Among three types of ICT use groups, ICT users
(OR = 0.7, CI: 0.56 0.91) were less likely to experience
major depressive symptoms than nonusers.
Discussion
This study explored differences in the levels and purposes of ICT use among older adults and examined the
influence of different levels of ICT use (i.e., ICT, IT only,
and CT only) on respondents’ self-reported health status and levels of depressive symptoms. Our findings
revealed that 49.1% of respondents used ICT, IT, or CT.
Of note, the sample included only older adults who
were able to access ICT at home or elsewhere and knew
how to use computer. Research examining older adults’
use of technology using the same data from the 2011
NHATS (Elliot et al., 2014; Gell et al., 2015) did not apply
this inclusion criterion, which explains the higher ICT
use level in this study. However, a recent report from
the Pew Research Center revealed that 67% of adults 65
and older in the United States reported going online in
2016 (Anderson & Perrin, 2017). This finding, which
points to an upward trend in Internet use among older
adults, is likely to continue to increase over time, and it
lends support for utilizing ICT to better manage older
adults’ physical and mental health.
Table 4 – Multinomial Logistic Regression Predicting Levels of Depressive Symptoms among Older Adults,
Weighted Estimates (N = 4,976)
Mild Depressive Symptoms Group * Major Depressive Symptoms Group*
Variable OR 95% CI OR 95% CI
ICT use groups
Nonusers (Reference) 1 1
IT use only 1.20 0.90 1.60 1.10 0.73 1.65
CT use only 0.85 0.58 1.25 1.03 0.64 1.68
ICT use 1.05 0.87 1.26 0.7** 0.56 0.91
Age 0.98*** 0.97 0.99 0.96*** 0.94 0.97
Race and ethnicity
Latino (Reference) 1 1
White, non-Latino 1.21 0.86 1.71 0.87 0.54 1.39
Black, non-Latino 1.28 0.91 1.79 0.87 0.53 1.43
Other, non-Latino 1.09 0.65 1.82 0.99 0.48 2.08
Married/partnered (1 = yes) 0.84* 0.72 0.98 0.69** 0.54 0.88
Gender (1 = male) 1.01 0.85 1.22 1.34* 1.03 1.75
Education 0.91* 0.84 0.98 0.89* 0.81 0.97
Log of annual income 0.99 0.93 1.07 1.01 0.94 1.09
Paid work (1 = yes) 0.84 0.68 1.03 0.65** 0.47 0.89
Size of social network 1.09** 1.03 1.17 1.08 0.99 1.17
Cognitive function 0.72*** 0.66 0.78 0.60*** 0.54 0.68
Number of chronic diseases 1.18*** 1.11 1.25 1.24*** 1.16 1.33
Unable to do any less challenging task (1 = yes) 1.34* 1.08 1.68 2.03*** 1.54 2.68
Able to do all more challenging tasks (1 = yes) 0.59*** 0.48 0.73 0.78 0.57 1.07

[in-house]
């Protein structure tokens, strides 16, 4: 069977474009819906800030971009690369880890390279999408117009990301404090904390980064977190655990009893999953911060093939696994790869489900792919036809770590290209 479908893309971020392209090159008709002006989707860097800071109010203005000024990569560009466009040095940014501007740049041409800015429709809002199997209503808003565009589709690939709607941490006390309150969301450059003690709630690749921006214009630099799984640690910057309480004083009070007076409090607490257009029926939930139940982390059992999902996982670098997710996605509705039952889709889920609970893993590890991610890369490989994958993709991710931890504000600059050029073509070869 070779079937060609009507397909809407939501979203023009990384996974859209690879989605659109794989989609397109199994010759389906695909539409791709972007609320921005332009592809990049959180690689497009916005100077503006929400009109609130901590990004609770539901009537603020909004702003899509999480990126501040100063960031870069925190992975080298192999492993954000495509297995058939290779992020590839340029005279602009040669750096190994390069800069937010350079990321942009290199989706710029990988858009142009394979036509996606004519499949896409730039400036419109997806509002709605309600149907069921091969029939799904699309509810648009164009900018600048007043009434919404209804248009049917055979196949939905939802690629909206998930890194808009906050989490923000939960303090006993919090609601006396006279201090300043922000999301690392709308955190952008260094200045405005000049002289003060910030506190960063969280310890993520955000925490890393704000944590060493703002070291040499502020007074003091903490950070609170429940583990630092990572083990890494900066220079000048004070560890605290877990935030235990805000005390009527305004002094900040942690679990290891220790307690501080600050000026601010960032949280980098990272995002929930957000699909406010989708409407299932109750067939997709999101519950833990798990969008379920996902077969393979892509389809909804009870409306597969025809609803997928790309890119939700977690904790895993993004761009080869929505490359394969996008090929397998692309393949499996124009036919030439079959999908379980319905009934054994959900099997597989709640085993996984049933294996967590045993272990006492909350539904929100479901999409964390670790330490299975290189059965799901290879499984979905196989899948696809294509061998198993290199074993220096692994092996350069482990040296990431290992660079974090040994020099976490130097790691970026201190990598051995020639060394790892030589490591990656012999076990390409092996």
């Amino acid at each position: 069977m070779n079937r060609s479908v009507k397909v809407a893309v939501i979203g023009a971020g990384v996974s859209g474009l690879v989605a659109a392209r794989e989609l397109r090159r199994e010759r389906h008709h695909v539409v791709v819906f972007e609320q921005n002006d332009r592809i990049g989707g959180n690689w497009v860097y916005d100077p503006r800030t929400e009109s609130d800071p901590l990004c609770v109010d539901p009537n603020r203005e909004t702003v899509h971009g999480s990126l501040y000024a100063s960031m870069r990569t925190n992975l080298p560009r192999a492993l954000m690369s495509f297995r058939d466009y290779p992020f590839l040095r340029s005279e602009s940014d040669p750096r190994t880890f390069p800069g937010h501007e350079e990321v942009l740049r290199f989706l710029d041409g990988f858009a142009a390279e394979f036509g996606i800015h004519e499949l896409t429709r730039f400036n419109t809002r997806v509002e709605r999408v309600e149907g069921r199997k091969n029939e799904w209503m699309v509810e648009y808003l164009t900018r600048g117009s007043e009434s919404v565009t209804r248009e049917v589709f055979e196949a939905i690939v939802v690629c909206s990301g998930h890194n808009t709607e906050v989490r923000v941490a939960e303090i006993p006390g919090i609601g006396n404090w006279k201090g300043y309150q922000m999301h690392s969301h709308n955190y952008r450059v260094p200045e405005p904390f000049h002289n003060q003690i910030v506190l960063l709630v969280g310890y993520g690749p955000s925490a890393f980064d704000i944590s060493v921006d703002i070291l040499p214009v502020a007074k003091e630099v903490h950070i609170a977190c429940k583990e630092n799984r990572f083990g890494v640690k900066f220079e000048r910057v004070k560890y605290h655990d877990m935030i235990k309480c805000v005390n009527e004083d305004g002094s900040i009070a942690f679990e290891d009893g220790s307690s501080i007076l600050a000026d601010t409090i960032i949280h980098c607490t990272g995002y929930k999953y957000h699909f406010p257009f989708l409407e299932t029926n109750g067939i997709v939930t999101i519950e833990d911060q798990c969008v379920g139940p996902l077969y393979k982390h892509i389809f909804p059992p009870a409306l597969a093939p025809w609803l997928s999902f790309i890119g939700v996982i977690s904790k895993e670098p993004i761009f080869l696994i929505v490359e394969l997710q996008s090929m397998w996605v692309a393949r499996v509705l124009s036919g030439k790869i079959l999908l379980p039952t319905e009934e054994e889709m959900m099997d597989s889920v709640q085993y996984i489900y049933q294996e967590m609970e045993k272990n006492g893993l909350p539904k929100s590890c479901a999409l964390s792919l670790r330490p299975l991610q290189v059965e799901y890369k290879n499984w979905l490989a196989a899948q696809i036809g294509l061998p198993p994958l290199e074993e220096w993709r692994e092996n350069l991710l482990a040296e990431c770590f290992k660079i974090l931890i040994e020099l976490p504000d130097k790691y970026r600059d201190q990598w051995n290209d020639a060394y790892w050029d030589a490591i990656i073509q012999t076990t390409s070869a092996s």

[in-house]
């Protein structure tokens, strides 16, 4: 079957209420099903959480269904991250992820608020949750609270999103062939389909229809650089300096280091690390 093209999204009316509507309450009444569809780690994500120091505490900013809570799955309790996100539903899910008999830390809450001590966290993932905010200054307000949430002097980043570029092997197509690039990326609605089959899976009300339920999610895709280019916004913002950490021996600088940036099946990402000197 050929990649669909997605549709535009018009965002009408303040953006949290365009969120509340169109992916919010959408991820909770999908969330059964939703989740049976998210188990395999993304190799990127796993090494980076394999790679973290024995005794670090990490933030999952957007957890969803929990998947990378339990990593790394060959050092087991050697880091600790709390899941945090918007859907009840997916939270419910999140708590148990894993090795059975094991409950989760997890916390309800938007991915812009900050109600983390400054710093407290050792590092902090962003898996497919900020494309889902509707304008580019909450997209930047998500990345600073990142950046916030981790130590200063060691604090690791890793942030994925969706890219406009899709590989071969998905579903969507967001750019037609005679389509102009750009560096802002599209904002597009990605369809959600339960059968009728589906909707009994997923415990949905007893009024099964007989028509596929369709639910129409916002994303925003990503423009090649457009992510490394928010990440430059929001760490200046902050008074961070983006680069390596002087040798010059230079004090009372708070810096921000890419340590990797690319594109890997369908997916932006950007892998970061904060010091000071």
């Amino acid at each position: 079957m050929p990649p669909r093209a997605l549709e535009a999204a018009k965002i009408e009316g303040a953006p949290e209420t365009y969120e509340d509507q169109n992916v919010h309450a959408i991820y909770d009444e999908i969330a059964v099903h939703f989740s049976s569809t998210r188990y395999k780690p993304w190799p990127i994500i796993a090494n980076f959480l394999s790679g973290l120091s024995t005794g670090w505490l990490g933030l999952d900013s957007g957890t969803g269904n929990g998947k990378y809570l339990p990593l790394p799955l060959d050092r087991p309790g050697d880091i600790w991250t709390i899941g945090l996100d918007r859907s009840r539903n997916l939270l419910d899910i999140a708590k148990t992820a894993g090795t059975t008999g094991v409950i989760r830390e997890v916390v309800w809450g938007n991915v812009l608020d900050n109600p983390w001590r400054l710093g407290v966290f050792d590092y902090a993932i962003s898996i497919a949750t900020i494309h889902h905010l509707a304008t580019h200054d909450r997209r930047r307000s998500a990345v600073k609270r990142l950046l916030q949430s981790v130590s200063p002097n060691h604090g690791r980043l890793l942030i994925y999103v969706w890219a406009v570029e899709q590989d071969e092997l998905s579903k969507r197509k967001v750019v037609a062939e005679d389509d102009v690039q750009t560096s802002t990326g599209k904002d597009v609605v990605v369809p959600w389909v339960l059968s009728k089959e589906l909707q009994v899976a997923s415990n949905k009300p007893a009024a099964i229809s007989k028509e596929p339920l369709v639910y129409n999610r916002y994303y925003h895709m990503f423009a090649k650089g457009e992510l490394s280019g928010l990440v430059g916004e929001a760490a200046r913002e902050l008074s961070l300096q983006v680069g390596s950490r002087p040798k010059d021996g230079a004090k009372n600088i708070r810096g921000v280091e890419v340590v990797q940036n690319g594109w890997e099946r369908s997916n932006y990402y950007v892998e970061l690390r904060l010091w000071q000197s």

Visiting family or friends (1 = yes) 1.06 0.85 1.33 0.85 0.62 1.15
Attending clubs or organized activities (1 = yes) 0.77** 0.65 0.92 0.54*** 0.42 0.69
Physical activity participation
Inactive group (Reference) 1 1
Walking only for exercise 0.87 0.70 1.10 0.61*** 0.47 0.79
Vigorous physical activity 0.84 0.67 1.04 0.50*** 0.38 0.65
Equal FMI F statistic F(42, 53.5) = 36.15***
Notes. CI, confidence intervals; ; FMI, fraction of missing information; OR, odds ratio.
* Base outcome = no depressive symptoms group.*p < .05. **p < .01. ***p < .001.
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Nurs Outlook 00 (2020) 1 1 3 7
The current study corroborates prior research findings that older adults’ technology use is significantly
associated with race/ethnicity, marital status, gender,
employment status, and social and physical activity.
For example, non-Latino white older adults were more
likely to use some forms of ICT compared to their Black
and Latino counterparts (Choi & Dinitto, 2013a, 2013b;
Werner et al., 2011). Whereas the majority (83.5%) of
Medicare beneficiaries were non-Latino white in our
sample, coupled with a study inclusion criterion that
required some forms of access to ICT, previous studies
using samples with a majority of racial and ethnic
minority respondents have reported low utilization of
ICT among older adults. For example, Werner et al.
(2011) reported rates of computer use for email (23%)
and general Internet use (26%) in a sample that was
62.6% non-white. Similarly, Choi and Dinitto (2013a)
reported a 17% ICT use rate in a sample of low-income
older adults in which 57.7% identified as non-white,
racial and ethnic minorities. Such racial and ethnic
disparity in ICT use is noteworthy.
The finding that married or partnered older adults